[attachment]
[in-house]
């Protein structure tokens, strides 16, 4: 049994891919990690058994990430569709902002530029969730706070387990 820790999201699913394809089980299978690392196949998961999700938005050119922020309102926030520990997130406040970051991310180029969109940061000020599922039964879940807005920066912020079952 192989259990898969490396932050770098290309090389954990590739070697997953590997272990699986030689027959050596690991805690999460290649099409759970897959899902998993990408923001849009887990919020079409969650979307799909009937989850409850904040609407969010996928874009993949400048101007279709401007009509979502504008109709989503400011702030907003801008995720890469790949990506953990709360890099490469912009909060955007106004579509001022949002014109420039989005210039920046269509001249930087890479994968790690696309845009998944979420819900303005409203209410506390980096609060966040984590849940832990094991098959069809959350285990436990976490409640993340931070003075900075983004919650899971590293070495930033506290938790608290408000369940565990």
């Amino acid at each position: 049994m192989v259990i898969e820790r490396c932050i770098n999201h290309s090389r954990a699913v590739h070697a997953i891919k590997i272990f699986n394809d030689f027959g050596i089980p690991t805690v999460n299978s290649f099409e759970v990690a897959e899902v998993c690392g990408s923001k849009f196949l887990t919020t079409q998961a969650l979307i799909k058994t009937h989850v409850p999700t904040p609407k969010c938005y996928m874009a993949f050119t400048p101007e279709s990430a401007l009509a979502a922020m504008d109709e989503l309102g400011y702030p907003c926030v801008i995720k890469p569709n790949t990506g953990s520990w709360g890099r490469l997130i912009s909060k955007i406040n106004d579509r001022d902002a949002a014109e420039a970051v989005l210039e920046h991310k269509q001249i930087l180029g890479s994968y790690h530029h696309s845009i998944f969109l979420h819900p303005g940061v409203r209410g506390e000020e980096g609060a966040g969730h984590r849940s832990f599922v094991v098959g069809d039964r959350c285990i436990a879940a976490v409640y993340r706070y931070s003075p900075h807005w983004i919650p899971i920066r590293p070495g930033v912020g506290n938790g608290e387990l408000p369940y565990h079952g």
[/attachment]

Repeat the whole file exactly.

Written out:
[in-house]
């Protein structure tokens, strides 16, 4: 049994891919990690058994990430569709902002530029969730706070387990 820790999201699913394809089980299978690392196949998961999700938005050119922020309102926030520990997130406040970051991310180029969109940061000020599922039964879940807005920066912020079952 192989259990898969490396932050770098290309090389954990590739070697997953590997272990699986030689027959050596690991805690999460290649099409759970897959899902998993990408923001849009887990919020079409969650979307799909009937989850409850904040609407969010996928874009993949400048101007279709401007009509979502504008109709989503400011702030907003801008995720890469790949990506953990709360890099490469912009909060955007106004579509001022949002014109420039989005210039920046269509001249930087890479994968790690696309845009998944979420819900303005409203209410506390980096609060966040984590849940832990094991098959069809959350285990436990976490409640993340931070003075900075983004919650899971590293070495930033506290938790608290408000369940565990």
């Amino acid at each position: 049994m192989v259990i898969e820790r490396c932050i770098n999201h290309s090389r954990a699913v590739h070697a997953i891919k590997i272990f699986n394809d030689f027959g050596i089980p690991t805690v999460n299978s290649f099409e759970v990690a897959e899902v998993c690392g990408s923001k849009f196949l887990t919020t079409q998961a969650l979307i799909k058994t009937h989850v409850p999700t904040p609407k969010c938005y996928m874009a993949f050119t400048p101007e279709s990430a401007l009509a979502a922020m504008d109709e989503l309102g400011y702030p907003c926030v801008i995720k890469p569709n790949t990506g953990s520990w709360g890099r490469l997130i912009s909060k955007i406040n106004d579509r001022d902002a949002a014109e420039a970051v989005l210039e920046h991310k269509q001249i930087l180029g890479s994968y790690h530029h696309s845009i998944f969109l979420h819900p303005g940061v409203r209410g506390e000020e980096g609060a966040g969730h984590r849940s832990f599922v094991v098959g069809d039964r959350c285990i436990a879940a976490v409640y993340r706070y931070s003075p900075h807005w983004i919650p899971i920066r590293p070495g930033v912020g506290n938790g608290e387990l408000p369940y565990h079952g």